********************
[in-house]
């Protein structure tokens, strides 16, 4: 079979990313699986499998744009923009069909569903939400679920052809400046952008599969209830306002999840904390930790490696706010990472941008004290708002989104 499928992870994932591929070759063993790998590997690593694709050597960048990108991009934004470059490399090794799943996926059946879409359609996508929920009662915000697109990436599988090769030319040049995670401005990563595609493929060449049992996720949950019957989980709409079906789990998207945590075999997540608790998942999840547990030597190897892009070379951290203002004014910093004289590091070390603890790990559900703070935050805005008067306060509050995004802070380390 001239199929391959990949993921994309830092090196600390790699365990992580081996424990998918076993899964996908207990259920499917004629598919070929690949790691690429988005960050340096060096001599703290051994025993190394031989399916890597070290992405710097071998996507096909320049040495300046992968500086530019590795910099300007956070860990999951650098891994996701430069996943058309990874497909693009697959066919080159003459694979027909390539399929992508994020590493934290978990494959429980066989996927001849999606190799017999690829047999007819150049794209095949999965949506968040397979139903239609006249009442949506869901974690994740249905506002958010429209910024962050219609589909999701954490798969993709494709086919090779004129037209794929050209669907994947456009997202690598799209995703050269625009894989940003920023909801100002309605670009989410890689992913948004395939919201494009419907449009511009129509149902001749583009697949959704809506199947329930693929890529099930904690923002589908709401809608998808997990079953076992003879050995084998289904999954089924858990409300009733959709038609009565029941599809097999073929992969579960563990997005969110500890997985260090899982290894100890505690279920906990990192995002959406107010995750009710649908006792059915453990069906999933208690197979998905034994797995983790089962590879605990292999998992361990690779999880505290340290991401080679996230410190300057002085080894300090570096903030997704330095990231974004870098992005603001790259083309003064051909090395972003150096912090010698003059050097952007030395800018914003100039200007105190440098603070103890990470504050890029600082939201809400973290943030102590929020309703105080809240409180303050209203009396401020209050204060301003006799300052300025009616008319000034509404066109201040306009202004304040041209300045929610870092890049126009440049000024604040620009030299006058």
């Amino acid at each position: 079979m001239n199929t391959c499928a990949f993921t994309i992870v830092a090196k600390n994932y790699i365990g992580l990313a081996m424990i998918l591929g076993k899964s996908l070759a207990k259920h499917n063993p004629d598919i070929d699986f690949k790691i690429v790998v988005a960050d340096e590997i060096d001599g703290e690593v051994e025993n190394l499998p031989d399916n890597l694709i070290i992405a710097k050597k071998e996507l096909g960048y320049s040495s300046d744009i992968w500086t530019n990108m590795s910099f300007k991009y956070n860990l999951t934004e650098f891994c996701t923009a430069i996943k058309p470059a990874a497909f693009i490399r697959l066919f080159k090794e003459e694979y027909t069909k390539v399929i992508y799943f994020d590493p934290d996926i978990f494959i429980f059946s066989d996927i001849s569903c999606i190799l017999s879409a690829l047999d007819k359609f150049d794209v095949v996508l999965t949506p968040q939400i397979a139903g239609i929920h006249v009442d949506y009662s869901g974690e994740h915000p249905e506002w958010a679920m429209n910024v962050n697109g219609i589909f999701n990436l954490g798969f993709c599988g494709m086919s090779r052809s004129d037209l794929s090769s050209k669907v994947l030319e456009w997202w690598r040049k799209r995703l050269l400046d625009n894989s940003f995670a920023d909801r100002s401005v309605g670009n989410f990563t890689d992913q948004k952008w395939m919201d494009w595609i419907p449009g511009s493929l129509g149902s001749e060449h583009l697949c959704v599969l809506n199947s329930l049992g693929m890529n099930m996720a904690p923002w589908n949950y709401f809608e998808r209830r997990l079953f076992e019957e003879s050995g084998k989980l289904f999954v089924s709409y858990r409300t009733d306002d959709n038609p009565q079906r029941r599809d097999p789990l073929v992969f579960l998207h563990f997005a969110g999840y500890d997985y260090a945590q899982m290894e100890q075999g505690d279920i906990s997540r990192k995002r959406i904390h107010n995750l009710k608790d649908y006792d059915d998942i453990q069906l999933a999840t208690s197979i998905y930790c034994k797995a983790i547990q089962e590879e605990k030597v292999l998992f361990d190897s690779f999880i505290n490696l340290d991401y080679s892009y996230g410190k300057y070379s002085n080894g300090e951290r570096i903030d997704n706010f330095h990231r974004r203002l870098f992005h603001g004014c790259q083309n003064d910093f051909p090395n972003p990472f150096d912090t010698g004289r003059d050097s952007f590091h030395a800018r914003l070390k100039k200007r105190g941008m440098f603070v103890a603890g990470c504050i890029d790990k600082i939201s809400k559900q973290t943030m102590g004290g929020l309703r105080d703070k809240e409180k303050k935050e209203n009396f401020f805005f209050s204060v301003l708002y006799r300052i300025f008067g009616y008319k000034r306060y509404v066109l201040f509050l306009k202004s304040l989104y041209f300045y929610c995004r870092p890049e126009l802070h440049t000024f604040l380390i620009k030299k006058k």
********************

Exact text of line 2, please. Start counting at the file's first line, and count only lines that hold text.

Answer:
């Protein structure tokens, strides 16, 4: 079979990313699986499998744009923009069909569903939400679920052809400046952008599969209830306002999840904390930790490696706010990472941008004290708002989104 499928992870994932591929070759063993790998590997690593694709050597960048990108991009934004470059490399090794799943996926059946879409359609996508929920009662915000697109990436599988090769030319040049995670401005990563595609493929060449049992996720949950019957989980709409079906789990998207945590075999997540608790998942999840547990030597190897892009070379951290203002004014910093004289590091070390603890790990559900703070935050805005008067306060509050995004802070380390 001239199929391959990949993921994309830092090196600390790699365990992580081996424990998918076993899964996908207990259920499917004629598919070929690949790691690429988005960050340096060096001599703290051994025993190394031989399916890597070290992405710097071998996507096909320049040495300046992968500086530019590795910099300007956070860990999951650098891994996701430069996943058309990874497909693009697959066919080159003459694979027909390539399929992508994020590493934290978990494959429980066989996927001849999606190799017999690829047999007819150049794209095949999965949506968040397979139903239609006249009442949506869901974690994740249905506002958010429209910024962050219609589909999701954490798969993709494709086919090779004129037209794929050209669907994947456009997202690598799209995703050269625009894989940003920023909801100002309605670009989410890689992913948004395939919201494009419907449009511009129509149902001749583009697949959704809506199947329930693929890529099930904690923002589908709401809608998808997990079953076992003879050995084998289904999954089924858990409300009733959709038609009565029941599809097999073929992969579960563990997005969110500890997985260090899982290894100890505690279920906990990192995002959406107010995750009710649908006792059915453990069906999933208690197979998905034994797995983790089962590879605990292999998992361990690779999880505290340290991401080679996230410190300057002085080894300090570096903030997704330095990231974004870098992005603001790259083309003064051909090395972003150096912090010698003059050097952007030395800018914003100039200007105190440098603070103890990470504050890029600082939201809400973290943030102590929020309703105080809240409180303050209203009396401020209050204060301003006799300052300025009616008319000034509404066109201040306009202004304040041209300045929610870092890049126009440049000024604040620009030299006058």